Juice Robinson and the Bullet Club’s Tama Tonga are among those with just one win to their records so far in the tournament. The difference maker here may be Robinson noticeably limping to the ring on a knee that’s progressively taken more damage as time has gone on. Tonga – in a move that’s part mind-game, part giveaway – immediately shoots for the leg, but Robinson takes him down and takes to wrestling Tonga to the ground. Tonga changes gears and begins assaulting Robinson with his smash-mouth style, but Robinson isn’t afraid to use has bad wheel to deliver some high-impact offense of his own. Tonga paints a bull’s-eye on the bad knee by hanging Robinson upside-down in the corner and going to work. Robinson heroically fights back and finishers are countered like there’s no tomorrow before Tonga is finally able to put Robinson down with the Gun Stun for the pinfall worth 2 points. Robinson, now having to compete from underneath for the rest of the tournament in more ways than one, is visibly upset after the match but is placated by an appreciative crowd applauding his efforts.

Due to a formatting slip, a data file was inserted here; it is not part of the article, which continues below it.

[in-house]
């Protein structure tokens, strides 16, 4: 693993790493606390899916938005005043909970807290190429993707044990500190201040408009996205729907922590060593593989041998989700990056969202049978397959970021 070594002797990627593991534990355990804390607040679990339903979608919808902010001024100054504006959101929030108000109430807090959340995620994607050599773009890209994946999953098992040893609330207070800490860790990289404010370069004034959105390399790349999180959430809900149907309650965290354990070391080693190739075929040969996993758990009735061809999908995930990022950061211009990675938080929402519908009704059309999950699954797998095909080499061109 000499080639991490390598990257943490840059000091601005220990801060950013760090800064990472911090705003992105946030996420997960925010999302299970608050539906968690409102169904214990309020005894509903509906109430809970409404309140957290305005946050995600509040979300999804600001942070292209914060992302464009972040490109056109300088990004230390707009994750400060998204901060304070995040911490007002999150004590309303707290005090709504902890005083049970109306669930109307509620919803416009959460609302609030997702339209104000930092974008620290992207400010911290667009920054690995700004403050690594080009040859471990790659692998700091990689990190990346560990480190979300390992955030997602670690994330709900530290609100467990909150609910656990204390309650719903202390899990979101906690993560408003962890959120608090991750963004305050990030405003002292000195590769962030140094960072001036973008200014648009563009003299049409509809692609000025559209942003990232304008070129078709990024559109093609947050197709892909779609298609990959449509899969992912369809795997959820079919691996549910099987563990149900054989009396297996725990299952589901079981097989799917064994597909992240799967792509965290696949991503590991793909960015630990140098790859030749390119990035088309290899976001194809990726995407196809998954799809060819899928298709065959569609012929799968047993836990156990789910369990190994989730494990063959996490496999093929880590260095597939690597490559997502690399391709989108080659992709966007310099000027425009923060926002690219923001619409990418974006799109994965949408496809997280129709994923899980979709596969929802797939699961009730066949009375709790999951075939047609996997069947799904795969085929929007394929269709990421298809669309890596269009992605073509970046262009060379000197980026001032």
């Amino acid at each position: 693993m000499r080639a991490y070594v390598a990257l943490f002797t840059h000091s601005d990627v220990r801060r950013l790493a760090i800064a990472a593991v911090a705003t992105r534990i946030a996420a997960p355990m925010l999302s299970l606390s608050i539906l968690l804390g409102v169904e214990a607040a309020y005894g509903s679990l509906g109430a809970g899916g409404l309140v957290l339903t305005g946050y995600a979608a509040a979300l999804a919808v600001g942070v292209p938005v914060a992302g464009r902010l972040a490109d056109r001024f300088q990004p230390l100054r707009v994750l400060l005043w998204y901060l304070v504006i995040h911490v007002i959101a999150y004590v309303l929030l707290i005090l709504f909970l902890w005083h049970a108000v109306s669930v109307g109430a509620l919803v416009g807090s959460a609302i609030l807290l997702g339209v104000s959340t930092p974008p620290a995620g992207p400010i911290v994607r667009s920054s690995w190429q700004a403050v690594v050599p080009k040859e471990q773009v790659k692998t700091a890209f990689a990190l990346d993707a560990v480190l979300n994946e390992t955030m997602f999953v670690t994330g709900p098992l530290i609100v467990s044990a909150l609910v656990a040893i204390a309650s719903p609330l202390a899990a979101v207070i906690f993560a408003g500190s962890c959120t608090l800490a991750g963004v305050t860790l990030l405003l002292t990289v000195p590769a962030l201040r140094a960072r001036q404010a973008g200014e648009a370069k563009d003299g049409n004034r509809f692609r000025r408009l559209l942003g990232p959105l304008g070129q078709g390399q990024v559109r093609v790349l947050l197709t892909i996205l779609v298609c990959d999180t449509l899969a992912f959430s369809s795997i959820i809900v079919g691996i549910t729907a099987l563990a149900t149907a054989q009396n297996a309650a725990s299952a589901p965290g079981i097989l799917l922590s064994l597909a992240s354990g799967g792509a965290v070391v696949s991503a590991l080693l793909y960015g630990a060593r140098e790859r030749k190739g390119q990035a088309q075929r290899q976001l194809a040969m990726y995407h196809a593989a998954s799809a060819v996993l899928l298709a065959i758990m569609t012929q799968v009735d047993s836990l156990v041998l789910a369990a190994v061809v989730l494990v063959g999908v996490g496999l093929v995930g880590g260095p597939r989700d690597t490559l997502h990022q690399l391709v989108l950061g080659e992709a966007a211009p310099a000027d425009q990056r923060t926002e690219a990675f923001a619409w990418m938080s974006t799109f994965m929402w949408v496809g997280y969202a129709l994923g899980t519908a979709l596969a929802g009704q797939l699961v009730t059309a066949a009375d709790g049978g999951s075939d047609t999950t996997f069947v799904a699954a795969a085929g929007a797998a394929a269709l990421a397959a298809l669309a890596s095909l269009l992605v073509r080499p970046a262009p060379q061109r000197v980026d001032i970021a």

The “young gun” of Los Ingobernobles de Japon, SANADA, also sits close to the bottom with 2 points to his name. He’s in position to face the “spoiler” of Chaos, Toru Yano. Look for Yano’s trickery to become a little more desperate as he is also near the bottom. SANADA is aware of this and jumps Yano at the bell, giving him seemingly no time. Yano’s deceit can come from nearly any angle, as SANADA learns after two near-falls. In a call-back to his encounter with Omega, Yano produces the duct-tape from under the ring, but SANADA, showing that he’s been doing his homework, takes the tape and tosses it to the crowd. SANADA’s athleticism allows him to take point, and, in a brilliant bit of trickery of his own, takes Yano out to the entrance ramp and ties his arm and leg together. With no mobility whatsoever, Yano is counted out, giving SANADA 2 more points. The referees are left to free Yano post-match.